In It was a terrible cloud at twilight, Alessandra Lynch reflects on personal, social, moral, and historical terror. These ambitious, imagistic poems move through subjects of violence and loss that are both deeply personal and elegantly public. The elegiac poems in the final section are dedicated to the poet's friend, author Lucy Grealy, whose plight might also be said to embody terror. Lynch's poems are tactile and visual, coining wordsand phrases in surprising ways. They engage in intimate conversations that are both dark and whimsical. Selected by James Richardson from a field of more than six hundred manuscripts as the winner of the Lena-Miles Wever Todd Poetry Prize, this is Alessandra Lynch's second collection.
Piece by Piece He Went for Bill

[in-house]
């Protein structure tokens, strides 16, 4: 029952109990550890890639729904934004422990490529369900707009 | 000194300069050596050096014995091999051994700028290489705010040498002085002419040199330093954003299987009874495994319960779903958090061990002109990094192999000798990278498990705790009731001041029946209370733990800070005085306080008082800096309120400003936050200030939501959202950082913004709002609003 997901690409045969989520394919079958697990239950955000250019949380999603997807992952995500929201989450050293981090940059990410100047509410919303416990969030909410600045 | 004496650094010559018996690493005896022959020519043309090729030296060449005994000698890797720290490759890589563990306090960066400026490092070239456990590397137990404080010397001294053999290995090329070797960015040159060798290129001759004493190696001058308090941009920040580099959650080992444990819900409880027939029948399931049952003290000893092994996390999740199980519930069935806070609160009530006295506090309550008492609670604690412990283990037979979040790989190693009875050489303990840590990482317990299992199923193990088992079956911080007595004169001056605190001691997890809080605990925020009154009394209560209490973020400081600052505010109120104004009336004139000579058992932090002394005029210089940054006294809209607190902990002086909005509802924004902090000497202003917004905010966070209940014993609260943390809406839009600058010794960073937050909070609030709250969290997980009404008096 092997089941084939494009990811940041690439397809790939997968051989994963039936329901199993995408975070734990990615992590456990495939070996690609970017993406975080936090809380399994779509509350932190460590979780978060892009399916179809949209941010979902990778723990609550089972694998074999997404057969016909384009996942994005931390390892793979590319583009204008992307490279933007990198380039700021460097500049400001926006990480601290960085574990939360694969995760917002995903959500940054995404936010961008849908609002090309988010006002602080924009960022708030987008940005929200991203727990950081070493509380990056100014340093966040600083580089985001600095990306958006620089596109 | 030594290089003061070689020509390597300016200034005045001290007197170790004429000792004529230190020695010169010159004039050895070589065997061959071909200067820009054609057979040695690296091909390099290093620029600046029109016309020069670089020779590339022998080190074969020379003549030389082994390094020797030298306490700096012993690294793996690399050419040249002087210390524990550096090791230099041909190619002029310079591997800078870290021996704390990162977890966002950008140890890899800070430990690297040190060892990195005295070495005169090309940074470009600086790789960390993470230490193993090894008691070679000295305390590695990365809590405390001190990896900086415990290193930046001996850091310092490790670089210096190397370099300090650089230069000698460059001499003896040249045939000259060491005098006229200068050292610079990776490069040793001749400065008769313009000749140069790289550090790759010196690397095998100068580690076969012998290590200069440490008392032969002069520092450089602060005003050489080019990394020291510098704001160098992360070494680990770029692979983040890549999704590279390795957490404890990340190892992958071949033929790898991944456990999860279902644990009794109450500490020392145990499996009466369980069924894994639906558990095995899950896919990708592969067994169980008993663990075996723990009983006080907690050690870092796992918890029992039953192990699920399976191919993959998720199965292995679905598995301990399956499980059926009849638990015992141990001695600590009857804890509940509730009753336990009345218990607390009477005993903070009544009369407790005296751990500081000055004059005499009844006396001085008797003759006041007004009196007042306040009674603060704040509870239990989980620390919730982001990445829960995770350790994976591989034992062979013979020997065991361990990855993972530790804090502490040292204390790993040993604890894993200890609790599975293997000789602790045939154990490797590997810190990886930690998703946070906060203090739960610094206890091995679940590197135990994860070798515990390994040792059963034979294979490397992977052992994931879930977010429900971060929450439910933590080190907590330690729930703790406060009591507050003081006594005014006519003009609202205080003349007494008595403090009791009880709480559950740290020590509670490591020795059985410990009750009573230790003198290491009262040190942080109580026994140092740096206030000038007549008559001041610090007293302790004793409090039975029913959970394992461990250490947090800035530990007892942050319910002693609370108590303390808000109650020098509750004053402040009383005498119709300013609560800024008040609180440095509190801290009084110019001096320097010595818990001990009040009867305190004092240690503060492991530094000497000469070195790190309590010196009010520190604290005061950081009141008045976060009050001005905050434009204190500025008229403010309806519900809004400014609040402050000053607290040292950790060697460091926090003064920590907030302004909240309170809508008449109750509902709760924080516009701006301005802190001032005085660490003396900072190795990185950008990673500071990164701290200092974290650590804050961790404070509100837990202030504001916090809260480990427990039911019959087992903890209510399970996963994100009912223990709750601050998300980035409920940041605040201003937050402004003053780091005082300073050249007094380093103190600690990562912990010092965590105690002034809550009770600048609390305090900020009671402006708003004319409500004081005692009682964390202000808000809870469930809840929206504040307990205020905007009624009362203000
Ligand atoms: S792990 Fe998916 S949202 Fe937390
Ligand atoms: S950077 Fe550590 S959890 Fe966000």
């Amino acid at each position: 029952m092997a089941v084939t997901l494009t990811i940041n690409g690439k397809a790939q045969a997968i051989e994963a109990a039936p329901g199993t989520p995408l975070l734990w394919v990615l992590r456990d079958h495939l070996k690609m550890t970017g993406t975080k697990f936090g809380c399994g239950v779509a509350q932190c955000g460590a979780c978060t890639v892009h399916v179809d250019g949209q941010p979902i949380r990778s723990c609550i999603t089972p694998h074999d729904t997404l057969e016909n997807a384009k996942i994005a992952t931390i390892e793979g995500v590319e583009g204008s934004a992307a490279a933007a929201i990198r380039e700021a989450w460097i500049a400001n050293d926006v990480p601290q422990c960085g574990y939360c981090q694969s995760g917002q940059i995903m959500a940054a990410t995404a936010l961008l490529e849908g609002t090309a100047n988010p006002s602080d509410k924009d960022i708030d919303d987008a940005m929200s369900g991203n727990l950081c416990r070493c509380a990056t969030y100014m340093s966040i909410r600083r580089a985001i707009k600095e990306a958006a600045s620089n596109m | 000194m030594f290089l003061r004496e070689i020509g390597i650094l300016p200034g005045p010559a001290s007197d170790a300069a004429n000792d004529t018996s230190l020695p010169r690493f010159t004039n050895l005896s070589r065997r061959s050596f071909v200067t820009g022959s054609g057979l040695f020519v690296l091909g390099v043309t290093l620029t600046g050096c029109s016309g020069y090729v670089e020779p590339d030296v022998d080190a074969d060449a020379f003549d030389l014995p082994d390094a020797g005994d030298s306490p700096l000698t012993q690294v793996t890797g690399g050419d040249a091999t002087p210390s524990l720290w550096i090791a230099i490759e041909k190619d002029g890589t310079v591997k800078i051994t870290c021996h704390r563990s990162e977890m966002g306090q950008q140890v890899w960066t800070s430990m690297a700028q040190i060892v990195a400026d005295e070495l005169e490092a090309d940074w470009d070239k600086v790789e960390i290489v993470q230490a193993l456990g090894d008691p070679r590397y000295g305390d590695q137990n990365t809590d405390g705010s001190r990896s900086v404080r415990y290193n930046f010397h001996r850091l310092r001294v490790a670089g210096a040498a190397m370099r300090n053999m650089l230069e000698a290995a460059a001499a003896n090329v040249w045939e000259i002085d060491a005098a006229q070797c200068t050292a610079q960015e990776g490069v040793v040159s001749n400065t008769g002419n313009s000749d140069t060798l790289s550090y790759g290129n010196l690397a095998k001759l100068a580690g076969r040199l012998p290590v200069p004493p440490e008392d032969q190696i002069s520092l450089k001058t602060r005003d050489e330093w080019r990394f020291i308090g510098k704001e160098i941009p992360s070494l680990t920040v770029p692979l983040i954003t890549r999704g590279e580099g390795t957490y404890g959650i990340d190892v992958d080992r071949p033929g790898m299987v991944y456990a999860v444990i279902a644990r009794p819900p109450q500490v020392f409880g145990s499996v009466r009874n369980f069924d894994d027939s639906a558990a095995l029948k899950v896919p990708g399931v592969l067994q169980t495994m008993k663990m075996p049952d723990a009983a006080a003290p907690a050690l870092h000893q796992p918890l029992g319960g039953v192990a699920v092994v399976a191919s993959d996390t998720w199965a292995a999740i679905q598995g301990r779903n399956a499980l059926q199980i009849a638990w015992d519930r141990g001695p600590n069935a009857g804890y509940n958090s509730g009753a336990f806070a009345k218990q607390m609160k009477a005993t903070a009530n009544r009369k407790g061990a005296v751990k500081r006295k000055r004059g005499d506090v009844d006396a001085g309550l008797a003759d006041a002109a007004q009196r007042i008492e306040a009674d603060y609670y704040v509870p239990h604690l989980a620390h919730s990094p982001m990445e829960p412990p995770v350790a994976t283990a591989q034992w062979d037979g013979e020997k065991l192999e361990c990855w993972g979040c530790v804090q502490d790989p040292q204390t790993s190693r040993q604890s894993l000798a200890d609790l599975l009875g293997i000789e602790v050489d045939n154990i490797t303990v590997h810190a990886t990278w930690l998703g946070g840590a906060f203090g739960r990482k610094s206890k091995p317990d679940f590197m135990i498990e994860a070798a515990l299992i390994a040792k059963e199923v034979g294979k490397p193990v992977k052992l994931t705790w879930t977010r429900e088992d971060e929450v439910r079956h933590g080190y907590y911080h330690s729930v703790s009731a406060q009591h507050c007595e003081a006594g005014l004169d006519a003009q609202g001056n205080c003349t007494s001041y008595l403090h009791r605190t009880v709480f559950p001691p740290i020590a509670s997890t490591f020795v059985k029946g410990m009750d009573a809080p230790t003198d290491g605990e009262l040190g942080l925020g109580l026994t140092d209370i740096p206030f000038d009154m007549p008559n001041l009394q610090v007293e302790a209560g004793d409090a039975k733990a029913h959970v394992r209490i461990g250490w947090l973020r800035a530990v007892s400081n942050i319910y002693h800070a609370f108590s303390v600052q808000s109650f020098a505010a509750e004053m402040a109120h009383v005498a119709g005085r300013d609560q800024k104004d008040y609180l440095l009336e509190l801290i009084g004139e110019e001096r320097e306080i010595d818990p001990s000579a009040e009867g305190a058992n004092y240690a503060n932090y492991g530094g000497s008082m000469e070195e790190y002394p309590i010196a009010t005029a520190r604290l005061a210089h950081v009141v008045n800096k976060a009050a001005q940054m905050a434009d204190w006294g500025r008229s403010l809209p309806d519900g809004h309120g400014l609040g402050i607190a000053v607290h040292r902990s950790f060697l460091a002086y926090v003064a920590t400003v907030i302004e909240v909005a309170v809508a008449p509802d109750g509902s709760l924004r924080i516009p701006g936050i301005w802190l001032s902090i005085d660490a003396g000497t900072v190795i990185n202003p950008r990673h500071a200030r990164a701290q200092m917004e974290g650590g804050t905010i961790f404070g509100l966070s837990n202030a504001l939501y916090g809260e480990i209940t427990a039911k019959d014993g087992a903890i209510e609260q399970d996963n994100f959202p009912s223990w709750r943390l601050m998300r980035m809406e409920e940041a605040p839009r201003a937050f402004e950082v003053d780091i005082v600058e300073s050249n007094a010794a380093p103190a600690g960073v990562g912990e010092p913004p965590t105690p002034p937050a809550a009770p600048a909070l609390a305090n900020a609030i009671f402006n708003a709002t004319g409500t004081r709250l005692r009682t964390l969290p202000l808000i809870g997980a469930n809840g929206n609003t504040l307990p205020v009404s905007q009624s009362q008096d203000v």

First, his blue toe.Then, his calf up to the hipbone.He thinned to a frame.
Fireflies faltered, lit intohis bony lattice, the fretted ribs, matingbetween collarbone and pelvis
till the whole leg fell off and insidehe was all air and brightness and treefrogs --
(bluethroated crickets struggled through his beard,a meadow rose from the cave of his stomach)
-- we tried to catch their tender bodies,their thrumming heartsthat longed to be let back
into the wild yellow grass -- no matter howrotten with dew, no matter howdarkened by rain, no matter.